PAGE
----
According to Motz, his decision narrowly addressed the Maryland law and did not necessarily undo measures in other states. A Massachusetts law, passed in April, "arguably has only incidental effects upon ERISA plans," the opinion states. Within the federal boundaries, Motz continued, it is in the public interest for states to "experiment in controlling the costs and increasing the quality of health care for all citizens."

Some medical groups and policy experts are eyeing the Massachusetts law, which combines employer and individual responsibility, as a model for future efforts to expand access to health coverage. Under the law, set to take effect July 1, 2007, businesses with more than 10 employees that do not provide worker coverage must contribute up to $295 per full-time worker per year to a state-subsidized program for the uninsured. Individuals who can afford to buy coverage must do so or face a tax penalty.

While most medical societies have shied away from taking a stance on employer mandates, the Massachusetts Medical Society supported the law's multipronged approach. The Vermont Medical Society also backed a similar measure, the Catamount Health plan, passed in May. Catamount imposes an assessment on employers who do not contribute to their workers' health benefits, but participation in the program is voluntary for the uninsured.

"If we are going to solve the problem of the uninsured, every major stakeholder -- employers, politicians, patients, physicians -- has to participate," said radiologist Kenneth R. Peelle, MD, president of the MMS. Meanwhile, it remains unclear whether the statute will prove impervious to an ERISA challenge, according to John McDonough, executive director of Health Care for All, a nonprofit advocacy group in Massachusetts that supports universal coverage.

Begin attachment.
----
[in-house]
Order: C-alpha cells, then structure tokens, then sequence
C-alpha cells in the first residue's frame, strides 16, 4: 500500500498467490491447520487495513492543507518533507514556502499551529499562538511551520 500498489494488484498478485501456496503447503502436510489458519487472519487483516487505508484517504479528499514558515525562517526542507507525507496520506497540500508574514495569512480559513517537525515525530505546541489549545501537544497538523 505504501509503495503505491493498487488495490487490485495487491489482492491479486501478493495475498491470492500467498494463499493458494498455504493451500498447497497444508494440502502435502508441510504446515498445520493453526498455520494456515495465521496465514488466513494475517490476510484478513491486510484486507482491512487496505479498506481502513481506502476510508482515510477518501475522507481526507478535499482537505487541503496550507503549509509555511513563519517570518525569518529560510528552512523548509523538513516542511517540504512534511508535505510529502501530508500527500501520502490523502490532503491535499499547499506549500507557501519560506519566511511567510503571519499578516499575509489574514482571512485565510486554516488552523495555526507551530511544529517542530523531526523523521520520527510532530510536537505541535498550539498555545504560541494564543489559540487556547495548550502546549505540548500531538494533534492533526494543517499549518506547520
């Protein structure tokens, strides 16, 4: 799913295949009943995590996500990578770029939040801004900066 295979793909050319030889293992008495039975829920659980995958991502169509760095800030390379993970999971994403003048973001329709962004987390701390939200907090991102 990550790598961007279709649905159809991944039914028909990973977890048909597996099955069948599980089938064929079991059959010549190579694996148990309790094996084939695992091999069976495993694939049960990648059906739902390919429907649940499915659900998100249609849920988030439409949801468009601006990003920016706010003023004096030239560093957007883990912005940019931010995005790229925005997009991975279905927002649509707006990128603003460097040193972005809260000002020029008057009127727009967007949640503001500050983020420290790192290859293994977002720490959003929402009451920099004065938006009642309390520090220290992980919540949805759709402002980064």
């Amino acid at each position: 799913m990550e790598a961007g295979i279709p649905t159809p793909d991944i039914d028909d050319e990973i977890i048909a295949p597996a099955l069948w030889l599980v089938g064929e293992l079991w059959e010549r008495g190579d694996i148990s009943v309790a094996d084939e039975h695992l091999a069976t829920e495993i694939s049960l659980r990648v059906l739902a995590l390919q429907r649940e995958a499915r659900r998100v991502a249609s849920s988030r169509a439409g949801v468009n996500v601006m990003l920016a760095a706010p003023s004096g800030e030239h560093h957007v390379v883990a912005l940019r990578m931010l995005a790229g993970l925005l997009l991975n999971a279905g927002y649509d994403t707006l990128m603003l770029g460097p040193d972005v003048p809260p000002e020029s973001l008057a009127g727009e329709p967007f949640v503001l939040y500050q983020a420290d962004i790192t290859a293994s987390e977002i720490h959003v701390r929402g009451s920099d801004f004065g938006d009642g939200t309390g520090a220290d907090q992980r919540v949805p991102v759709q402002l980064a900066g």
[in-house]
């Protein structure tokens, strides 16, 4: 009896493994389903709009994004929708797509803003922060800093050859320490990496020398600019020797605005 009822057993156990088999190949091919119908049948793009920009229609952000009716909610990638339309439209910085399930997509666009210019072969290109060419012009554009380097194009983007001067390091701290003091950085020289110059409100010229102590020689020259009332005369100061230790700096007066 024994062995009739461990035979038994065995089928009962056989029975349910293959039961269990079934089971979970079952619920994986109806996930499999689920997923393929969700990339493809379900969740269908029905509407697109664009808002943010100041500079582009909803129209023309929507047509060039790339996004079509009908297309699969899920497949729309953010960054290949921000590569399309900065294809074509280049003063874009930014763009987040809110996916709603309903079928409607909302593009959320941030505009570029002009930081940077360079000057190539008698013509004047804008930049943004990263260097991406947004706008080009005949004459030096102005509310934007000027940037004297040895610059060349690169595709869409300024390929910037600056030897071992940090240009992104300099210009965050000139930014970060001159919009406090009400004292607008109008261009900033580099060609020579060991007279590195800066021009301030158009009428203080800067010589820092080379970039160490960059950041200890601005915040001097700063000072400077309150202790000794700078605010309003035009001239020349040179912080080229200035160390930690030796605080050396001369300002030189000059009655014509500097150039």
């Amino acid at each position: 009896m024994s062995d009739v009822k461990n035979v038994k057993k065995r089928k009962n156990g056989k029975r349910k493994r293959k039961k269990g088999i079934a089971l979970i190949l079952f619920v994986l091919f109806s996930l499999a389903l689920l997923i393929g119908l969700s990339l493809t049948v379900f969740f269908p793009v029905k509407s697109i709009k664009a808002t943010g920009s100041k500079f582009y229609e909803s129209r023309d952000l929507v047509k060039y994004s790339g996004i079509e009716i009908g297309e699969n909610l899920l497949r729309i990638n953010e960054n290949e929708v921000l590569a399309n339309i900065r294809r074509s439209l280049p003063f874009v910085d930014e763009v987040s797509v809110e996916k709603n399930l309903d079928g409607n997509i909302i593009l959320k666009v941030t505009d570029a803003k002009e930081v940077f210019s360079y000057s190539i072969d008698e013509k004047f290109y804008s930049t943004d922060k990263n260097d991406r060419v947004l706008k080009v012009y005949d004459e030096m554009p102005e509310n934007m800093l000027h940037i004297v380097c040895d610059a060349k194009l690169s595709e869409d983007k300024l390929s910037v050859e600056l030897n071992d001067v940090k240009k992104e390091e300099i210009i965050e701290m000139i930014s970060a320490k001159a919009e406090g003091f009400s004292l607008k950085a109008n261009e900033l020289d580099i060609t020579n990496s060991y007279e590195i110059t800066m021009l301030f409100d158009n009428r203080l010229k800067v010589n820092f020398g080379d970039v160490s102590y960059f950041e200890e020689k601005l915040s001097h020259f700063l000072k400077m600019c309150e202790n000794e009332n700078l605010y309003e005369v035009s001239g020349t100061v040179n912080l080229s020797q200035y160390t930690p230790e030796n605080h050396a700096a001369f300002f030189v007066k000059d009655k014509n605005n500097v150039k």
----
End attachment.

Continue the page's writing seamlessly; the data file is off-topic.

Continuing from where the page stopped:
The measure "answers some of the objections raised by the Maryland judge because it is not a levy simply against one employer," and the monetary penalty is also less significant, he said. Still, "given the vagueness and lack of definition in this terrain, it's all worrisome," McDonough added.

AMA policy does not address employer mandates. The Association is pressing in the long term for adoption of a consumer-driven, market-based plan to expand coverage through tax credits and insurance reforms. The AMA applauded Massachusetts' law as a "positive" new course to covering the uninsured.

MedChi, the Maryland State Medical Society, did not take a position on the state's Fair Share Act, but interim executive director Stephen H. Johnson said the group is skeptical of employer mandates as a singular approach to improving health coverage.

To date, Hawaii is the only state to require employer-sponsored health insurance. Its law dates to 1974.

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States try "pay or play"

In 2006, nearly 30 states considered legislation that would require employers to pay for health coverage or face a fine. Here is a snapshot of the status of the legislation in those states.

Legislation pending Alaska, Arizona, California, Connecticut, Georgia, Iowa, Kansas, Kentucky, Louisiana, Michigan, Minnesota, Missouri, New Hampshire, New Jersey, New York, Ohio, Oklahoma, Rhode Island, Tennessee

Legislation passed Maryland, Massachusetts, Vermont (A federal court struck down Maryland's law in July. The state appealed the ruling.)

Legislation died or failed Colorado, Florida, Mississippi, Virginia, Washington, West Virginia, Wisconsin

Sources: National Conference of State Legislatures data as of July; State Coverage Initiatives, a Robert Wood Johnson Foundation initiative